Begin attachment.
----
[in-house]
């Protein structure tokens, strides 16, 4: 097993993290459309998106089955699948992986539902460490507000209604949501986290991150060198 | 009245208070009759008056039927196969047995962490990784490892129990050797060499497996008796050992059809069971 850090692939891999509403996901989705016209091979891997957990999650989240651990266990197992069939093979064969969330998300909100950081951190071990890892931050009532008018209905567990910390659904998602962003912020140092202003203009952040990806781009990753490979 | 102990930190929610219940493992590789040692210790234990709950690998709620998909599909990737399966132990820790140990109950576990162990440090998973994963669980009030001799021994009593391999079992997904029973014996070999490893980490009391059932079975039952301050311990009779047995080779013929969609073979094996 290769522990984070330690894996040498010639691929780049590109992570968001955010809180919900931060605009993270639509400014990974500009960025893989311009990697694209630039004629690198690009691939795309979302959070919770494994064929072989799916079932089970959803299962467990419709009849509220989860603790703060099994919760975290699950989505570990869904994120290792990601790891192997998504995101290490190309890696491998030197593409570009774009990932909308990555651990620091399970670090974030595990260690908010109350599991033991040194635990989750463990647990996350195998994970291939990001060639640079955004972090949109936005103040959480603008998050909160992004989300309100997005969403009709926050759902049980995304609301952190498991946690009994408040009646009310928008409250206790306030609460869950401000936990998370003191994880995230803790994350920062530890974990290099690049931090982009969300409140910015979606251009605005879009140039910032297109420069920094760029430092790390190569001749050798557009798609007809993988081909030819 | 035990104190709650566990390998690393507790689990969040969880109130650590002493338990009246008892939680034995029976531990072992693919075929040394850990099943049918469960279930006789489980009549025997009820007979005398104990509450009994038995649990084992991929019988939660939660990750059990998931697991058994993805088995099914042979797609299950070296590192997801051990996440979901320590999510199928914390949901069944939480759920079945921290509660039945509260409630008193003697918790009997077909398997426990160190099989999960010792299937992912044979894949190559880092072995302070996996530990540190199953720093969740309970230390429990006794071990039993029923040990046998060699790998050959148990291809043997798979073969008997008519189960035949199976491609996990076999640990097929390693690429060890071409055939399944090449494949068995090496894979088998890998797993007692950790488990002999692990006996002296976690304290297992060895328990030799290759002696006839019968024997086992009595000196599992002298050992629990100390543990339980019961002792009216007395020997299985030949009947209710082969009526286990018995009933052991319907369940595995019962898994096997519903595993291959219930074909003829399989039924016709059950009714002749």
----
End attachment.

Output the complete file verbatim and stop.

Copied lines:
[in-house]
């Protein structure tokens, strides 16, 4: 097993993290459309998106089955699948992986539902460490507000209604949501986290991150060198 | 009245208070009759008056039927196969047995962490990784490892129990050797060499497996008796050992059809069971 850090692939891999509403996901989705016209091979891997957990999650989240651990266990197992069939093979064969969330998300909100950081951190071990890892931050009532008018209905567990910390659904998602962003912020140092202003203009952040990806781009990753490979 | 102990930190929610219940493992590789040692210790234990709950690998709620998909599909990737399966132990820790140990109950576990162990440090998973994963669980009030001799021994009593391999079992997904029973014996070999490893980490009391059932079975039952301050311990009779047995080779013929969609073979094996 290769522990984070330690894996040498010639691929780049590109992570968001955010809180919900931060605009993270639509400014990974500009960025893989311009990697694209630039004629690198690009691939795309979302959070919770494994064929072989799916079932089970959803299962467990419709009849509220989860603790703060099994919760975290699950989505570990869904994120290792990601790891192997998504995101290490190309890696491998030197593409570009774009990932909308990555651990620091399970670090974030595990260690908010109350599991033991040194635990989750463990647990996350195998994970291939990001060639640079955004972090949109936005103040959480603008998050909160992004989300309100997005969403009709926050759902049980995304609301952190498991946690009994408040009646009310928008409250206790306030609460869950401000936990998370003191994880995230803790994350920062530890974990290099690049931090982009969300409140910015979606251009605005879009140039910032297109420069920094760029430092790390190569001749050798557009798609007809993988081909030819 | 035990104190709650566990390998690393507790689990969040969880109130650590002493338990009246008892939680034995029976531990072992693919075929040394850990099943049918469960279930006789489980009549025997009820007979005398104990509450009994038995649990084992991929019988939660939660990750059990998931697991058994993805088995099914042979797609299950070296590192997801051990996440979901320590999510199928914390949901069944939480759920079945921290509660039945509260409630008193003697918790009997077909398997426990160190099989999960010792299937992912044979894949190559880092072995302070996996530990540190199953720093969740309970230390429990006794071990039993029923040990046998060699790998050959148990291809043997798979073969008997008519189960035949199976491609996990076999640990097929390693690429060890071409055939399944090449494949068995090496894979088998890998797993007692950790488990002999692990006996002296976690304290297992060895328990030799290759002696006839019968024997086992009595000196599992002298050992629990100390543990339980019961002792009216007395020997299985030949009947209710082969009526286990018995009933052991319907369940595995019962898994096997519903595993291959219930074909003829399989039924016709059950009714002749």